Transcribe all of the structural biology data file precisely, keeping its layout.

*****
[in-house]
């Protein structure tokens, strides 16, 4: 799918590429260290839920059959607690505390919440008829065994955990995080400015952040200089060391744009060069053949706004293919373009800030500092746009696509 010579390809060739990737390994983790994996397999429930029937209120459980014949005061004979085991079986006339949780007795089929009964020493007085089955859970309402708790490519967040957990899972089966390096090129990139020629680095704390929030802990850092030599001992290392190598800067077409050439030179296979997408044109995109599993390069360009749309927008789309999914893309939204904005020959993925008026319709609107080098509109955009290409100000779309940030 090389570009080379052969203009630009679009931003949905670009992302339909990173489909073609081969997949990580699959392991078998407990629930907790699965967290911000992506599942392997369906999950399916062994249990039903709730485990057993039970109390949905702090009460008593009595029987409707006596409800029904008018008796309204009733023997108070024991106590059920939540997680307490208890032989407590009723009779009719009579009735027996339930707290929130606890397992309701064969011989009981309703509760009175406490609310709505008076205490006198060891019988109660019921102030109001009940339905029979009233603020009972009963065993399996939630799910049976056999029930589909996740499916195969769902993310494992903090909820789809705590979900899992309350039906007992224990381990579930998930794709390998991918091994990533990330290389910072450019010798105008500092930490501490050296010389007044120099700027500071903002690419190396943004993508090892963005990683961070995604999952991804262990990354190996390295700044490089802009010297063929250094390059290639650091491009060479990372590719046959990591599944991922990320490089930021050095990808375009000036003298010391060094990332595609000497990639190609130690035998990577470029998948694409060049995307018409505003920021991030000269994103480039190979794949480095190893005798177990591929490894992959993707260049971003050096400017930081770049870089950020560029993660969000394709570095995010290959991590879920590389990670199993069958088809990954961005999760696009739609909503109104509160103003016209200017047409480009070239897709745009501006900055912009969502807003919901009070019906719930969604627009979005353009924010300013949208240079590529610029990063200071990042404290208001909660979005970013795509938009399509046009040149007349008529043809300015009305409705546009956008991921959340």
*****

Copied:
[in-house]
């Protein structure tokens, strides 16, 4: 799918590429260290839920059959607690505390919440008829065994955990995080400015952040200089060391744009060069053949706004293919373009800030500092746009696509 010579390809060739990737390994983790994996397999429930029937209120459980014949005061004979085991079986006339949780007795089929009964020493007085089955859970309402708790490519967040957990899972089966390096090129990139020629680095704390929030802990850092030599001992290392190598800067077409050439030179296979997408044109995109599993390069360009749309927008789309999914893309939204904005020959993925008026319709609107080098509109955009290409100000779309940030 090389570009080379052969203009630009679009931003949905670009992302339909990173489909073609081969997949990580699959392991078998407990629930907790699965967290911000992506599942392997369906999950399916062994249990039903709730485990057993039970109390949905702090009460008593009595029987409707006596409800029904008018008796309204009733023997108070024991106590059920939540997680307490208890032989407590009723009779009719009579009735027996339930707290929130606890397992309701064969011989009981309703509760009175406490609310709505008076205490006198060891019988109660019921102030109001009940339905029979009233603020009972009963065993399996939630799910049976056999029930589909996740499916195969769902993310494992903090909820789809705590979900899992309350039906007992224990381990579930998930794709390998991918091994990533990330290389910072450019010798105008500092930490501490050296010389007044120099700027500071903002690419190396943004993508090892963005990683961070995604999952991804262990990354190996390295700044490089802009010297063929250094390059290639650091491009060479990372590719046959990591599944991922990320490089930021050095990808375009000036003298010391060094990332595609000497990639190609130690035998990577470029998948694409060049995307018409505003920021991030000269994103480039190979794949480095190893005798177990591929490894992959993707260049971003050096400017930081770049870089950020560029993660969000394709570095995010290959991590879920590389990670199993069958088809990954961005999760696009739609909503109104509160103003016209200017047409480009070239897709745009501006900055912009969502807003919901009070019906719930969604627009979005353009924010300013949208240079590529610029990063200071990042404290208001909660979005970013795509938009399509046009040149007349008529043809300015009305409705546009956008991921959340």